Watermarks and Photography

The debate continues. Should you watermark your images? Some people say yes, others say no. Why should you care? It is a complicated issue and one that will probably depend on your personal tastes.

Watermarks come in two main flavors: visible and invisible.


Visible watermarks are placed onto an image and obscure a part of it with text and/or a graphic. People use visible watermarks for one or more of the following reasons.


People place a copyright notice somewhere on the image. These go from very simple and discrete to large and annoying. 99% of these are the latter. Photographers who use this kind of watermark are usually doing so to protect their images from theft and use by unscrupulous people.

The thought is that the watermark is hard to remove and thus will deter thieves from using it.

Besides offering protection these types of watermarks allow viewers to identify who took the image and how they can contact them.


This type of watermark is used to brand the image, so that it is recognizable by people who know the artist. It may be a company logo, graphical signature, typeface or other artistic element.

These types of watermarks are often blended into the image to make them less noticeable.

Artists usually prefer this method as it is less likely to detract from the art.


Invisible watermarks are only invisible to the naked eye and rely on a technique called steganography. There are various tools out there, but the best known is Digimarc. It uses special algorithms to hide digital information inside the image without effecting the look of the image. The service costs about $100.00US per year.

The thought is that if someone uses your image illegally you can recover the digital information inside the image to prove that it is yours if legal proceedings occur.

It is almost impossible to tell if one of these invisible watermarks exist, unless you use a tool like Digimarc or have access to the original image. If you have the original you can compare them bit by bit to determine if the data has been altered.


My feeling is that if someone wants to steal your image, they will do it. There is no guaranteed way to protect your image on the web, except for not putting it there. Currently there is no technology available that is 100% theft proof.

With the tools that are available today, it will take less than 2 minutes to remove any visible watermark on an image unless it falls into the large and annoying category. If this is the reason why you are placing a watermark on your images then you are wasting your time.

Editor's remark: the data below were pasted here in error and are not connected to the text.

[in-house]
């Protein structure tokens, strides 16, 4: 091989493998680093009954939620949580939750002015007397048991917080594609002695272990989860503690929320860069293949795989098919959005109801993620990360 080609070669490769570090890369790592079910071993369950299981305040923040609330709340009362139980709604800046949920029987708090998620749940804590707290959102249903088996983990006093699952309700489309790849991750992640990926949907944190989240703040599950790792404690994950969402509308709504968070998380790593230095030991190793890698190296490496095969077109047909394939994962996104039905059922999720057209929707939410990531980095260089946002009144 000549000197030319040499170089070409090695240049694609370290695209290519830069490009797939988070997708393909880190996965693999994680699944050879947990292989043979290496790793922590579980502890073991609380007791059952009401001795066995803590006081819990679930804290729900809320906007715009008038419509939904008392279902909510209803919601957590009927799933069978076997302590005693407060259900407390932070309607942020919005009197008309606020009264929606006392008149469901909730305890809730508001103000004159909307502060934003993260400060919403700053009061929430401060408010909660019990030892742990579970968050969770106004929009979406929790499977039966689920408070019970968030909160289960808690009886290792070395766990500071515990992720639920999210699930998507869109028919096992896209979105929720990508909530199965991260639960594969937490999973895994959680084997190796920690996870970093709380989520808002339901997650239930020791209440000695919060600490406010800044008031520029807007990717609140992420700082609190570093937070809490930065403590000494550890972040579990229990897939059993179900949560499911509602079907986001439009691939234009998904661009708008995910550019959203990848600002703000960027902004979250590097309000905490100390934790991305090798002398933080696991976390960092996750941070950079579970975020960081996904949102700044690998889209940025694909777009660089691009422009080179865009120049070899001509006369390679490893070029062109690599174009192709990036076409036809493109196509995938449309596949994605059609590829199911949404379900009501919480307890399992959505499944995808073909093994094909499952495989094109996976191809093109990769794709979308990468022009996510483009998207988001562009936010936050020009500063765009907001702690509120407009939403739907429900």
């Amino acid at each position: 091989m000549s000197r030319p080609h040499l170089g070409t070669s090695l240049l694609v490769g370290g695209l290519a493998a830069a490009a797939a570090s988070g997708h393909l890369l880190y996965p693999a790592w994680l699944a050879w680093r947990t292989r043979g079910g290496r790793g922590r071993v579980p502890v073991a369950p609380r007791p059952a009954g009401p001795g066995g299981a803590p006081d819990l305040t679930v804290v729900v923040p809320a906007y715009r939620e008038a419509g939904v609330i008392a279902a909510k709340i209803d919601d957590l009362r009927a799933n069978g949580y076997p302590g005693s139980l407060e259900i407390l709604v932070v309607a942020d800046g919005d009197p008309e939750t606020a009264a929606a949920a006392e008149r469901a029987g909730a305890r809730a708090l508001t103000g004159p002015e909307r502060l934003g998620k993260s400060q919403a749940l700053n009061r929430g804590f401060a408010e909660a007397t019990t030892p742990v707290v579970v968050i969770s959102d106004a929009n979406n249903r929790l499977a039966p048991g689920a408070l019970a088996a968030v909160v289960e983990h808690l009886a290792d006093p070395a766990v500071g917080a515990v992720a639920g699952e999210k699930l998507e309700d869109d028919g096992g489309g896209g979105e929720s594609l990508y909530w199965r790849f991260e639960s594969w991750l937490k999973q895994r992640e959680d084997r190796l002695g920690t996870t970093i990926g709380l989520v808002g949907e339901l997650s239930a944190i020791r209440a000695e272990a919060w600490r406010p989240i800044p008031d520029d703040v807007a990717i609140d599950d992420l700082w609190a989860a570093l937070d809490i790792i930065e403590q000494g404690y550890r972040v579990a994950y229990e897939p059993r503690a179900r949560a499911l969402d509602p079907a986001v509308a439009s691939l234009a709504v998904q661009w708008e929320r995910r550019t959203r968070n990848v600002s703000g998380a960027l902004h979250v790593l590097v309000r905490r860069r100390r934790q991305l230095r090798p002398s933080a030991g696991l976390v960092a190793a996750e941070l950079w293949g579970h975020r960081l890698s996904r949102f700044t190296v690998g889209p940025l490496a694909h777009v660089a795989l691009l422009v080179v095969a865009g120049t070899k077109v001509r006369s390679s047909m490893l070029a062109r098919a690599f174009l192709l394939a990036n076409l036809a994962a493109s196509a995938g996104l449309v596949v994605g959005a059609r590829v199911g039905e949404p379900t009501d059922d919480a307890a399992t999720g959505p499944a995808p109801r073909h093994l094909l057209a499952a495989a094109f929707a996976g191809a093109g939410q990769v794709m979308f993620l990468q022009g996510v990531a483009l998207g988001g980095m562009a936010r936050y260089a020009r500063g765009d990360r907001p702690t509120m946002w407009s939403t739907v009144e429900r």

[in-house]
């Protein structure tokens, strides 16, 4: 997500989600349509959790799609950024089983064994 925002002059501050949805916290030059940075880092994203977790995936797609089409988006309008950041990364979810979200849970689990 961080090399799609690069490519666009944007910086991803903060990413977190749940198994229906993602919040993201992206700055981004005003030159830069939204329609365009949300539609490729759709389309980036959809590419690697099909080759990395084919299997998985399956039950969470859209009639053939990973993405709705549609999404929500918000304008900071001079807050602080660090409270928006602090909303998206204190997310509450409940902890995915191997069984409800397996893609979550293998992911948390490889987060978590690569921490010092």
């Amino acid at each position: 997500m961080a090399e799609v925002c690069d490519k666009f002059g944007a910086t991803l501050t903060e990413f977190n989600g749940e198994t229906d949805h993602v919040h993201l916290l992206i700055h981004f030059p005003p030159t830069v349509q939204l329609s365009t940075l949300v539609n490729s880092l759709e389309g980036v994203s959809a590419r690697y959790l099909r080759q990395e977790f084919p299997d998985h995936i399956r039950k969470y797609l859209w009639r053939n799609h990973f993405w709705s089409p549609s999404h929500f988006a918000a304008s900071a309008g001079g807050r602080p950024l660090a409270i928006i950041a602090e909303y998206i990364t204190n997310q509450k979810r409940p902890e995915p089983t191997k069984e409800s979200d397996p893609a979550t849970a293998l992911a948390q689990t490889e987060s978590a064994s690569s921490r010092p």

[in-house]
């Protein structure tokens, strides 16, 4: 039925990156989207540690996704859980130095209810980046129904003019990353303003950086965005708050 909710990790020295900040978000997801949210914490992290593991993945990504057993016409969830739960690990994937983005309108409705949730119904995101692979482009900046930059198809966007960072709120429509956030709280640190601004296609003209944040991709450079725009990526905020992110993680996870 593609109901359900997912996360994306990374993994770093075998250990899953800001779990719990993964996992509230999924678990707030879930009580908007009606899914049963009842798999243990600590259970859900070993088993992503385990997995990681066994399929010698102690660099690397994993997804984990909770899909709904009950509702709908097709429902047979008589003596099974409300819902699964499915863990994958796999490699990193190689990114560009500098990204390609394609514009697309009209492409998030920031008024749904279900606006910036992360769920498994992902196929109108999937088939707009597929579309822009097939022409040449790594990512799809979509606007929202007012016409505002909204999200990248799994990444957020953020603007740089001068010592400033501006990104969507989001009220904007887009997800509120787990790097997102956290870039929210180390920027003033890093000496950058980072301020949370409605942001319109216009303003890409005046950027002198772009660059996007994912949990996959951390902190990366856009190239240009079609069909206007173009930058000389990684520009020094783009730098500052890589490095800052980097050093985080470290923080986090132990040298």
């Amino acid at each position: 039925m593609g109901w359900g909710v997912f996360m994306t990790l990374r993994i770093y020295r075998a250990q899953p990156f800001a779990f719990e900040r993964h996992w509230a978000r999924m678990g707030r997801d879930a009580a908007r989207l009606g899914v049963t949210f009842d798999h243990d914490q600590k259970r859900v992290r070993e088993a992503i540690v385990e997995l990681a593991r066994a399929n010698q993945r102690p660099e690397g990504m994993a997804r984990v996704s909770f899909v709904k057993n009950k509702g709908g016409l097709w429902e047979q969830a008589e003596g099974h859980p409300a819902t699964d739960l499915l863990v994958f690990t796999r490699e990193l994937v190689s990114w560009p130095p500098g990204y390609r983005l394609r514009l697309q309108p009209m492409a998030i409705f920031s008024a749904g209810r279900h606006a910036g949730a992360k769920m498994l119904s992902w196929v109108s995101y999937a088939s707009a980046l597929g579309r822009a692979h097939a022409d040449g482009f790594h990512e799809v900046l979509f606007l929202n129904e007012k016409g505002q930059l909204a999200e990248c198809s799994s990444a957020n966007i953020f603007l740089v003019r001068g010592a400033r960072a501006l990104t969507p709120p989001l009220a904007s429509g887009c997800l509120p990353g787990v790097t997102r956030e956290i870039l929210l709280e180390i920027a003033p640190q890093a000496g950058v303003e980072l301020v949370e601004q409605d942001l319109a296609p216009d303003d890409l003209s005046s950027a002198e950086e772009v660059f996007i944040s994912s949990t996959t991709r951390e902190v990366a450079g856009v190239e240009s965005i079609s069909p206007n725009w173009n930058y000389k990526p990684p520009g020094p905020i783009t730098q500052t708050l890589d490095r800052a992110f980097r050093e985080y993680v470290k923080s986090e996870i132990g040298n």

NOTE: if you are putting watermarks on your images, please ensure that they are worth stealing.

I find most watermarks annoying. They ruin my viewing experience. My eye is attracted to the watermark and I cannot enjoy the image.

I prefer to use metadata within the file that I save on the web. This has all my copyright information and contact data. If someone want to reach me they can use that data to find me.

Lately there has been a lot of talk of Orphan Works. Governments across the globe want to pass laws that will protect people from copyright infringement claims if they make an effort to find an artist and can't. If a reasonable effort is made they can claim the image is orphaned and in the public domain. With the use of metadata stored with the file, I don't think they can claim this. Unfortunately some services strip metadata from the images so it is best to check to see if this is happening to your images.

Realistically, I can find the author of an image rather quickly using Google Image Search or other tools like Tineye.

Whether you use watermarks or not is up to you, but in reality they do not offer any more protection from thieves who are intent on stealing your art. Do you really want to track down and sue someone who may not even live in the same country as you? Do you want to spend all day, every day doing this? Is it worth it to you?

I would rather make art and let people see it. The alternative is to keep it in a box in your closet.